When Walt and Sam Salinas opened Rock & Roll Times,  the two brothers who grew up in Lamesa, Texas, wanted to do more than just recreate the comfortable ambience of the 1950 heydays.  “We grew up in ‘rock and roll.’  Peace, love and hippie days. We didn’t want to lose that era and wanted to bring back the ‘true rock’ of those days.  Let the customer come in here and hear it,” invited  Sam Salinas.

 

 

Those were the days when Elvis was “king”, rock and roll was in its infancy, DeSotos and Pontiac Bonneville’s leisurely cruised the main drags of towns and Route 66 was still an unremarkable dirt road through the open spaces of New Mexico. Images of the enigmatic James Dean and iconic Marilyn Monroe as well as other time-related memorabilia such as vinyl 45 rpm records adorn the walls.  The scene would not be complete without the signature piece, a shiny jukebox with flashing neon lights.  The diner caters not only to the generation that remembers those days, but to the younger techies who may have difficulty detaching from their gadgets.  The large screen TV’s can be set to channels requested by customers at the counter and the library includes classic movies and TV shows.  Wireless is available and even the timeless jukebox has been converted to accept ipods.

 

 

Both brothers are proud of successful fifteen-year long careers with WalMart.  After establishing approximately twenty-five superstores and working in every aspect of the operation, they decided to eliminate the need for  traveling and limit their time away from their families by reducing their job responsibilities to managing area stores, Walt in Midland-Odessa and Sam in the Dallas-Fort Worth area.

Walt had purchased a home in Ruidoso several years ago and had developed a good feeling for the unique tempo of the resort village.  Their dream of combining a love of rock and roll music with lifelong experiences in the food industry was the impetus for opening Rock & Roll Times on February 25, 2012.  The Salinas brothers humorously recounted their nearly disastrous opening day, “We didn’t have our cooks yet and since both of us could manage a superstore with 600 employees, we decided we can do this. Two to three tickets on the spinner were fine, but then the tickets piled up and we lost track of which orders we were working on.  Turned to chaos real fast.”  By the second day, though, they had their cooks and were able to breeze through the day.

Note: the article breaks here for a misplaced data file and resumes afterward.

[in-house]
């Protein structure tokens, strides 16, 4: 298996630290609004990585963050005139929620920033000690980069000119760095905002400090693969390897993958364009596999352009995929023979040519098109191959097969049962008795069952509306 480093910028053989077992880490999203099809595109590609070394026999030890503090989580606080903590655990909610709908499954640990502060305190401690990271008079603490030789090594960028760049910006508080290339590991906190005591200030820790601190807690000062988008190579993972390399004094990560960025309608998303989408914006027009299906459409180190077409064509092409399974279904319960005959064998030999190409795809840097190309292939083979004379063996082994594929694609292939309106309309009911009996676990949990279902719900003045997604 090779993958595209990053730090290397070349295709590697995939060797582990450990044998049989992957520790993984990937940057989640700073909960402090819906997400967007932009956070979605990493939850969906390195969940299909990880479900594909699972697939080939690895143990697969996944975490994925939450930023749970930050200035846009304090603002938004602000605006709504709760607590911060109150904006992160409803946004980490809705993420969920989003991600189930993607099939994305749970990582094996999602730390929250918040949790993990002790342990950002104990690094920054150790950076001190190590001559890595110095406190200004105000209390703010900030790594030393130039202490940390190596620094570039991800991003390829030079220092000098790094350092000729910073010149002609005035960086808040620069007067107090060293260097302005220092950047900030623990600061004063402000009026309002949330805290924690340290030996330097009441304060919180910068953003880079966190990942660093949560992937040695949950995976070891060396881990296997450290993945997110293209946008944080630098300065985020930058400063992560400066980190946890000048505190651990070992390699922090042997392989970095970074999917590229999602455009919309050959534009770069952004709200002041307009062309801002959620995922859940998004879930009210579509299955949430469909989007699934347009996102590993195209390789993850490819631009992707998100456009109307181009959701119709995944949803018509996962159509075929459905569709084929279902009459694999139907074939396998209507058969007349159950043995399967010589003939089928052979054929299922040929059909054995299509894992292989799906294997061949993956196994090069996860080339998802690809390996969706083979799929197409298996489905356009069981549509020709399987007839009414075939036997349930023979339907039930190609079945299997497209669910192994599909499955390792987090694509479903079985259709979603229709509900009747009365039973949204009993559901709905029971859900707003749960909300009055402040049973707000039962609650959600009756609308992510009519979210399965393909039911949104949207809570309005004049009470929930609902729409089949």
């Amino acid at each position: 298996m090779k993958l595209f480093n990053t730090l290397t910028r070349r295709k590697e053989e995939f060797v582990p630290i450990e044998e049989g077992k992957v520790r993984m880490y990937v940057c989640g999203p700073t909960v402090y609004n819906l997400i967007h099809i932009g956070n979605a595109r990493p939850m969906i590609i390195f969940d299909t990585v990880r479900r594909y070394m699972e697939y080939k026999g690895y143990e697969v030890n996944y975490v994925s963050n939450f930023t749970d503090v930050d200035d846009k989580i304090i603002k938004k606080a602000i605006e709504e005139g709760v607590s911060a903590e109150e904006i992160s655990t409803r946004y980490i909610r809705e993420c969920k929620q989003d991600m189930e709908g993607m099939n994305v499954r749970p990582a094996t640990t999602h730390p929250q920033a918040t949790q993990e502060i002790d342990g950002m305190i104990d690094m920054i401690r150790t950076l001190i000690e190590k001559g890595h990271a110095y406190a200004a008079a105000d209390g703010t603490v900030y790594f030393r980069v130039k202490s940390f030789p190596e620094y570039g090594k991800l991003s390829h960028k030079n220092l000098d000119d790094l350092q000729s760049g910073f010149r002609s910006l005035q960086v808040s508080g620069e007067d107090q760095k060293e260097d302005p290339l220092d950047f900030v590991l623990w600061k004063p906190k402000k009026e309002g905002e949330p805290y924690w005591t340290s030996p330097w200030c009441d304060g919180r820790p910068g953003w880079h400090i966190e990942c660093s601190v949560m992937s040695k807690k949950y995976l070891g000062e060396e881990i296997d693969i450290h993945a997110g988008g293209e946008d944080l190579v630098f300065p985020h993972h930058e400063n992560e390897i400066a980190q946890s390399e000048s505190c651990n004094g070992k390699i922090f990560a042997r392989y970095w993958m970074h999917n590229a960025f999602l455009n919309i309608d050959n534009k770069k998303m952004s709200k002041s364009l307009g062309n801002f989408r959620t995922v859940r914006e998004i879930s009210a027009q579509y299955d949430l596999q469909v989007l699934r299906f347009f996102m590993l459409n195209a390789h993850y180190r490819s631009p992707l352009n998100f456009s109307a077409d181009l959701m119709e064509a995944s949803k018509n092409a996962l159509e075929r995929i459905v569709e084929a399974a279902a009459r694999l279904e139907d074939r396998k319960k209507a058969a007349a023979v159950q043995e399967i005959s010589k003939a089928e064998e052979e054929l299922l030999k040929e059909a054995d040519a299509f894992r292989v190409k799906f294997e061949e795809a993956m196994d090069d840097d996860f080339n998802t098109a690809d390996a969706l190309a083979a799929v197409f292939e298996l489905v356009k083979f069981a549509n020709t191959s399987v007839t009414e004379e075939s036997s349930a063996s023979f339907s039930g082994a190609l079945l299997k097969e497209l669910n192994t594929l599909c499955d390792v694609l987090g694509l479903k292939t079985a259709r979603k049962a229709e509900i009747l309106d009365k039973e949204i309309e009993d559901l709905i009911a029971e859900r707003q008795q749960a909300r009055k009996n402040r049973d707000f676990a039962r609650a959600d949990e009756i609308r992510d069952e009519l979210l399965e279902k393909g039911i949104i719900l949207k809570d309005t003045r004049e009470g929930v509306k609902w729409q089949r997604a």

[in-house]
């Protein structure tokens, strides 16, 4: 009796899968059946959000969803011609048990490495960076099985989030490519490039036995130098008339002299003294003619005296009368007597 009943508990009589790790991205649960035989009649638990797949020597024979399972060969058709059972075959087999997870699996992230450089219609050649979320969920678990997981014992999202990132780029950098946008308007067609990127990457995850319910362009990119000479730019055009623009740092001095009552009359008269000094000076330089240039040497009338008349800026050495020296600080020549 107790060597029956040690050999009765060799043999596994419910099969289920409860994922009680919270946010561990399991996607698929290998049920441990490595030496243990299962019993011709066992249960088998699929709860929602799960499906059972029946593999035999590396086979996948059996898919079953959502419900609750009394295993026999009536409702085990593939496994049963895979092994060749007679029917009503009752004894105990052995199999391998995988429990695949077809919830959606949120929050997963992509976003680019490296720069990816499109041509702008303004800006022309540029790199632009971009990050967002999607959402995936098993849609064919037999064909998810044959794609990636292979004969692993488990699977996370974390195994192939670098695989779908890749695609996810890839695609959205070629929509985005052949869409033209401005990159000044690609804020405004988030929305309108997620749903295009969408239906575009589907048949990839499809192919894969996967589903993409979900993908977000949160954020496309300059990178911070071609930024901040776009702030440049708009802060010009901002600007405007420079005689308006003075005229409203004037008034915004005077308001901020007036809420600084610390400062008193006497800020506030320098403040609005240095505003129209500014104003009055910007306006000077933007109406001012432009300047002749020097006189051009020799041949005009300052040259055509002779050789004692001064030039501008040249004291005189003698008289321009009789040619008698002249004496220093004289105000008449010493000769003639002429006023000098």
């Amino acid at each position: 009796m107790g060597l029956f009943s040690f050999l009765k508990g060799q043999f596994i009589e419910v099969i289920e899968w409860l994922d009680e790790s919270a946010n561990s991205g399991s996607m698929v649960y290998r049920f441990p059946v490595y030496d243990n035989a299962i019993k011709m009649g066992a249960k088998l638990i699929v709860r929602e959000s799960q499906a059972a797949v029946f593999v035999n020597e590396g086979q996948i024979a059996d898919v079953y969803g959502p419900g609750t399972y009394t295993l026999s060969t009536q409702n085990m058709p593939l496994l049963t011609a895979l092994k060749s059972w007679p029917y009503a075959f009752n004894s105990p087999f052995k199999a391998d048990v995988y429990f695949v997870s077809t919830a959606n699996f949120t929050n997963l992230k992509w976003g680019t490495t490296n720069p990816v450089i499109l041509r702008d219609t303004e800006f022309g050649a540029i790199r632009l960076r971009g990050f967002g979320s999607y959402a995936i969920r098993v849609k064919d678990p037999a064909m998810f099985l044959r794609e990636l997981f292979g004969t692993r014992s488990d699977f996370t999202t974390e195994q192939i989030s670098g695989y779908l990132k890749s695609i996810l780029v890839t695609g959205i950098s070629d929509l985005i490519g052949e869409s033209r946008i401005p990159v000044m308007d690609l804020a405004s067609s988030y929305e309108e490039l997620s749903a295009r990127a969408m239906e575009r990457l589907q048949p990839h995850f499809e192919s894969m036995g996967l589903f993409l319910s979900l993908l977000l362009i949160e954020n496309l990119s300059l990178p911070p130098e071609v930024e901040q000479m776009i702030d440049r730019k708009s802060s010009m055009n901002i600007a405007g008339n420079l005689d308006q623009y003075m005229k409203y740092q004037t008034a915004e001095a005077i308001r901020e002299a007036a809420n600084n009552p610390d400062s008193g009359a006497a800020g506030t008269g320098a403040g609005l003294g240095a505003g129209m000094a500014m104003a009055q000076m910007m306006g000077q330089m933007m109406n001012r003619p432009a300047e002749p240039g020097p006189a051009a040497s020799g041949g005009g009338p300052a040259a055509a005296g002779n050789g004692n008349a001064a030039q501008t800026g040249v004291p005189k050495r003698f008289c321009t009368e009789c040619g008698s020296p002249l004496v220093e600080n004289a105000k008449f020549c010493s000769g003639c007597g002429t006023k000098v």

It was no accident that the diner is housed in a building that used to be the Tastee Freeze on the road that was considered the “main drag” in Ruidoso.  Some customers have let Walt know that they used to work there 25 years ago and many have pointed out where their favorite seat was, with one lady indicating, “I was sitting right there when the Twin Towers fell.”  Walt humbly indicated that perhaps by reviving the old building, they preserved a connection to Ruidoso’s history.  “Our next step is to get involved with community organizations, learn what Ruidoso is about, and figure out what we, Walt and Sam, can do for this community.”  They make it clear that they started the business primarily for the locals, and are grateful for the support they have already received.  “We’re all about customer service”, Walt cited as he pointed to the challenging, ever-evolving four page menu that covers adaptations of favorite diner cuisine.

 

Walt and Sam’s dedication to family is evident not only in the operation and long-term plans for the business, but in the décor of the diner.  On a singular wall in a prominent section of the diner is an encased American flag with several military medals and photos. “Our dad was a World War II veteran.  He taught us everything we know, so what better way to honor him than to display his medals in our business.”

Future plans include a living history lesson and experience in rock and roll music .  “We want to show the entire rock era, the progression through the times with live entertainment.  Both brothers are musicians and Walt recalled that he fell in love with rock and roll when he was only eleven years old.  After learning to play the guitar, he entered the school talent show.  “My mom had made me a cape like Elvis had.  The gym was full and I was so nervous.  It was just me, the microphone, and a little guitar.  I sang ‘You ain’t Nothin’ but a Hound Dog’.  Ever since then I’ve been hooked.”

 

For those old enough to remember the carefree days of the fifties and wanting a trip down memory lane,  for afficionados of rock and roll music, or for anyone needing  a respite from today’s hectic pace, Rock & Roll Times is the perfect stop for a malt, milk shake or a satisfying meal served by happy staff.   In the words of a couple of brothers who never stopped dreaming, “This place is for everyone.”

Rock & Roll Times is located at 340 Sudderth Drive

and open daily from 7:00 AM until 10:00 PM

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